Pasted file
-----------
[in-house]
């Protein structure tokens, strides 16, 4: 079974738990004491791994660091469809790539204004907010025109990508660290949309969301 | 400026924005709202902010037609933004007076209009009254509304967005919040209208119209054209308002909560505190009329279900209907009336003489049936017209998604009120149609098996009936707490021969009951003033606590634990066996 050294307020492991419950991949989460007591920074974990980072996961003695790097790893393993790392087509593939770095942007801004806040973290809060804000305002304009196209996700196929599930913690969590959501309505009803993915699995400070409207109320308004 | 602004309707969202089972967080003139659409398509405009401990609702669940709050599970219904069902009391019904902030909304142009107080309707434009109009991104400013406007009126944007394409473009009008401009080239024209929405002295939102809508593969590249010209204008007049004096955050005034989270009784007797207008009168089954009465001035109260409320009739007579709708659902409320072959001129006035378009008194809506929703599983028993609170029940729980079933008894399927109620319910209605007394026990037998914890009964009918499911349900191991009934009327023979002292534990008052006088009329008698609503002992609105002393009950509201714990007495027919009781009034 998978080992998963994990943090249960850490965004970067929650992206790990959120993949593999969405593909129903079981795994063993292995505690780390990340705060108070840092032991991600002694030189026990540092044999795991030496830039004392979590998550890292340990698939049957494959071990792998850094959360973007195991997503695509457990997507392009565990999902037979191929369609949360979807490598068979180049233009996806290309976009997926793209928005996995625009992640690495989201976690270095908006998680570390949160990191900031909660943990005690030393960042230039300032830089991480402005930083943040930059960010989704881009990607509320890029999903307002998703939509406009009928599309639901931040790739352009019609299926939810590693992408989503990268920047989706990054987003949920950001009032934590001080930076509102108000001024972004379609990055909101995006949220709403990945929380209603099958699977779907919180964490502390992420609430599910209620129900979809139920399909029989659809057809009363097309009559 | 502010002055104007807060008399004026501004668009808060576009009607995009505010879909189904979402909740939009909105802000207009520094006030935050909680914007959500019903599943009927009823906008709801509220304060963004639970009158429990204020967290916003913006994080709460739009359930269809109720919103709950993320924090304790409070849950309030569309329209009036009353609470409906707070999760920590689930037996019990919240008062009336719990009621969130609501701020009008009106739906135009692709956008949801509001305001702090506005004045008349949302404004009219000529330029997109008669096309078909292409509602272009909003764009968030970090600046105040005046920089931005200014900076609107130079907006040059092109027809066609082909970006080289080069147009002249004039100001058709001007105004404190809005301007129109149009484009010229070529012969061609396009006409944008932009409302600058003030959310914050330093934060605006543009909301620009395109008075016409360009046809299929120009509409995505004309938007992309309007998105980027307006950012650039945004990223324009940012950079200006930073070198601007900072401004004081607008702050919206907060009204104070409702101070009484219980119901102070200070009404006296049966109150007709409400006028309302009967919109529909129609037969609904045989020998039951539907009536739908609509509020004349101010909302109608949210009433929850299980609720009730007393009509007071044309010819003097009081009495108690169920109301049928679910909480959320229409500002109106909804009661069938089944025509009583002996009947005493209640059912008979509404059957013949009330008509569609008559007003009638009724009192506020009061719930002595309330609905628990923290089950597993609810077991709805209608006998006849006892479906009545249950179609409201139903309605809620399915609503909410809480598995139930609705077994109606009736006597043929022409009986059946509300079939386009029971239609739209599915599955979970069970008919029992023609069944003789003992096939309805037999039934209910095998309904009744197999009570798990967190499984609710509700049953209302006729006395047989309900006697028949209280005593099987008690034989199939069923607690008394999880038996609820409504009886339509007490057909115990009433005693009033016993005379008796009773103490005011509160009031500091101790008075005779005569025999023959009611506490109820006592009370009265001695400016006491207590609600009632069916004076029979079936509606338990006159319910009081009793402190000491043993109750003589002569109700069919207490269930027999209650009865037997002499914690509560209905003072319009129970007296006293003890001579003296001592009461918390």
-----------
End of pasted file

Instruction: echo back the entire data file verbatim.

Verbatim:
[in-house]
């Protein structure tokens, strides 16, 4: 079974738990004491791994660091469809790539204004907010025109990508660290949309969301 | 400026924005709202902010037609933004007076209009009254509304967005919040209208119209054209308002909560505190009329279900209907009336003489049936017209998604009120149609098996009936707490021969009951003033606590634990066996 050294307020492991419950991949989460007591920074974990980072996961003695790097790893393993790392087509593939770095942007801004806040973290809060804000305002304009196209996700196929599930913690969590959501309505009803993915699995400070409207109320308004 | 602004309707969202089972967080003139659409398509405009401990609702669940709050599970219904069902009391019904902030909304142009107080309707434009109009991104400013406007009126944007394409473009009008401009080239024209929405002295939102809508593969590249010209204008007049004096955050005034989270009784007797207008009168089954009465001035109260409320009739007579709708659902409320072959001129006035378009008194809506929703599983028993609170029940729980079933008894399927109620319910209605007394026990037998914890009964009918499911349900191991009934009327023979002292534990008052006088009329008698609503002992609105002393009950509201714990007495027919009781009034 998978080992998963994990943090249960850490965004970067929650992206790990959120993949593999969405593909129903079981795994063993292995505690780390990340705060108070840092032991991600002694030189026990540092044999795991030496830039004392979590998550890292340990698939049957494959071990792998850094959360973007195991997503695509457990997507392009565990999902037979191929369609949360979807490598068979180049233009996806290309976009997926793209928005996995625009992640690495989201976690270095908006998680570390949160990191900031909660943990005690030393960042230039300032830089991480402005930083943040930059960010989704881009990607509320890029999903307002998703939509406009009928599309639901931040790739352009019609299926939810590693992408989503990268920047989706990054987003949920950001009032934590001080930076509102108000001024972004379609990055909101995006949220709403990945929380209603099958699977779907919180964490502390992420609430599910209620129900979809139920399909029989659809057809009363097309009559 | 502010002055104007807060008399004026501004668009808060576009009607995009505010879909189904979402909740939009909105802000207009520094006030935050909680914007959500019903599943009927009823906008709801509220304060963004639970009158429990204020967290916003913006994080709460739009359930269809109720919103709950993320924090304790409070849950309030569309329209009036009353609470409906707070999760920590689930037996019990919240008062009336719990009621969130609501701020009008009106739906135009692709956008949801509001305001702090506005004045008349949302404004009219000529330029997109008669096309078909292409509602272009909003764009968030970090600046105040005046920089931005200014900076609107130079907006040059092109027809066609082909970006080289080069147009002249004039100001058709001007105004404190809005301007129109149009484009010229070529012969061609396009006409944008932009409302600058003030959310914050330093934060605006543009909301620009395109008075016409360009046809299929120009509409995505004309938007992309309007998105980027307006950012650039945004990223324009940012950079200006930073070198601007900072401004004081607008702050919206907060009204104070409702101070009484219980119901102070200070009404006296049966109150007709409400006028309302009967919109529909129609037969609904045989020998039951539907009536739908609509509020004349101010909302109608949210009433929850299980609720009730007393009509007071044309010819003097009081009495108690169920109301049928679910909480959320229409500002109106909804009661069938089944025509009583002996009947005493209640059912008979509404059957013949009330008509569609008559007003009638009724009192506020009061719930002595309330609905628990923290089950597993609810077991709805209608006998006849006892479906009545249950179609409201139903309605809620399915609503909410809480598995139930609705077994109606009736006597043929022409009986059946509300079939386009029971239609739209599915599955979970069970008919029992023609069944003789003992096939309805037999039934209910095998309904009744197999009570798990967190499984609710509700049953209302006729006395047989309900006697028949209280005593099987008690034989199939069923607690008394999880038996609820409504009886339509007490057909115990009433005693009033016993005379008796009773103490005011509160009031500091101790008075005779005569025999023959009611506490109820006592009370009265001695400016006491207590609600009632069916004076029979079936509606338990006159319910009081009793402190000491043993109750003589002569109700069919207490269930027999209650009865037997002499914690509560209905003072319009129970007296006293003890001579003296001592009461918390």